Process Components (2)

Here we continue with our tutorial on process components. The next process component we will consider is the Field Effect Transistor FET.

Now there are many types of FET, for the purposes of our studies we will consider an n Channel enhancement mode MOSFET. As before, this excellent resource fully explains the construction and operation of a MOSFET

MOSFET’s make for excellent electronic switches. When switched on they have a very low resistance and thus can supply large currents to an electrical load without incurring major power losses.

The MOSFET we are using is a voltage controlled device because no current flows into the gate at all. Indeed by varying the gate voltage we can effectively control the resistance between the Drain and Source connections giving further control over the current supply. The following slide shows the connections required to operate the MOSFET and some information regarding the current it can provide.


The next slide shows possibly the simplest possible application for this type of MOSFET.


Operational Amplifiers

This type of component is fairly simple to use in a circuit providing you follow some basic rules. It finds uses in thousands of different types of circuit as a voltage amplifier, current amplifier and switch. Once again we are only going to study one instance of a circuit, a special type of electronic switch known as a comparator.

As before we will look at the component we are going to use in terms of its inputs and outputs before looking at it in a real circuit. The Op Amp we are going to use is the LM311.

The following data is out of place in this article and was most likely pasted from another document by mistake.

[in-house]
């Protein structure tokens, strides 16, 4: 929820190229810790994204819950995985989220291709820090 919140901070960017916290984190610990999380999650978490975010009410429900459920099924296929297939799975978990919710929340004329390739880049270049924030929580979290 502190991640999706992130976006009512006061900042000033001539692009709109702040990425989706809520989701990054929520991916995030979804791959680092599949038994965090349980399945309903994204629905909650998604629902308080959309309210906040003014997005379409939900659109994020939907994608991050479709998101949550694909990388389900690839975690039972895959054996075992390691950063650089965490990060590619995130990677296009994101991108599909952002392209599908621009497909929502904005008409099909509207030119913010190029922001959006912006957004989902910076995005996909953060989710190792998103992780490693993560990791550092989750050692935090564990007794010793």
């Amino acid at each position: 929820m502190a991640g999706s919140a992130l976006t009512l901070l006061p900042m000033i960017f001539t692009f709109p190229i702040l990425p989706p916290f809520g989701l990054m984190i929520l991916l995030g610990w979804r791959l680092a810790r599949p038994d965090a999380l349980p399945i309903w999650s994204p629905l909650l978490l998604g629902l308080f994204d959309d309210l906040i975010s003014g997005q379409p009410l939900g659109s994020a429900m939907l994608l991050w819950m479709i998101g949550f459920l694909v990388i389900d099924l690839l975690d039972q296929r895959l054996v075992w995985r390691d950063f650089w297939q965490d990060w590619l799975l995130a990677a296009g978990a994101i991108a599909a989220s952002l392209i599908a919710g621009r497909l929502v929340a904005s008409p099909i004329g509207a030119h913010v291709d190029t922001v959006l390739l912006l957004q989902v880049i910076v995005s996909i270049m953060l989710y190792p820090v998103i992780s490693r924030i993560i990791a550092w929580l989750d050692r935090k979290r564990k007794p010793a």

Before we do, lets look at a physical component and its circuit symbol.

Comp 1

Now even a basic explanation of an Op Amp Comparator requires a little more depth than the previous components. The next slide should give you a basic understanding of the operation.

Comp 2

Therefore if we set one of the voltages so that it stays stable and allow the other voltage to vary e.g. the voltage across an LDR in a voltage divider, we have a situation where we can precisely set the point at which the comparator will switch on and off.

In the next slide I give you a real world comparator circuit which could be used by you as a part of this unit.

Op 5

The 555 Timer

One of the most useful chips in electronics is the 555 timer. It is relatively easy to use but as before requires more in-depth study than the transistor circuits we encountered earlier.

We need to be able to use the 555 timer in monostable and astable modes. I will begin with monostable.

Monostable is the term for electronics circuits which have only one stable state. i.e its either on or off. A monostable circuit has to be triggered and is perfect for switching on an alarm for a set period of time. Lets investigate one.


In the slide above I forgot to mention that making J1 (switching it on) triggers the circuit i.e it allows current to flow to ground through the discharge pin.

Astable Mode

This simply means that the output alternates between 2 stable states, on and off. In other words it is an oscillator (produces a waveform). The following slide will explain the operation of a 555 time in astable mode. There is also a video which goes into more depth if you require it.

At this stage of our studies the most obvious use for an astable is to sound a speaker. A standard frequency for this would be 1 kHz. What components would you need to produce this frequency?

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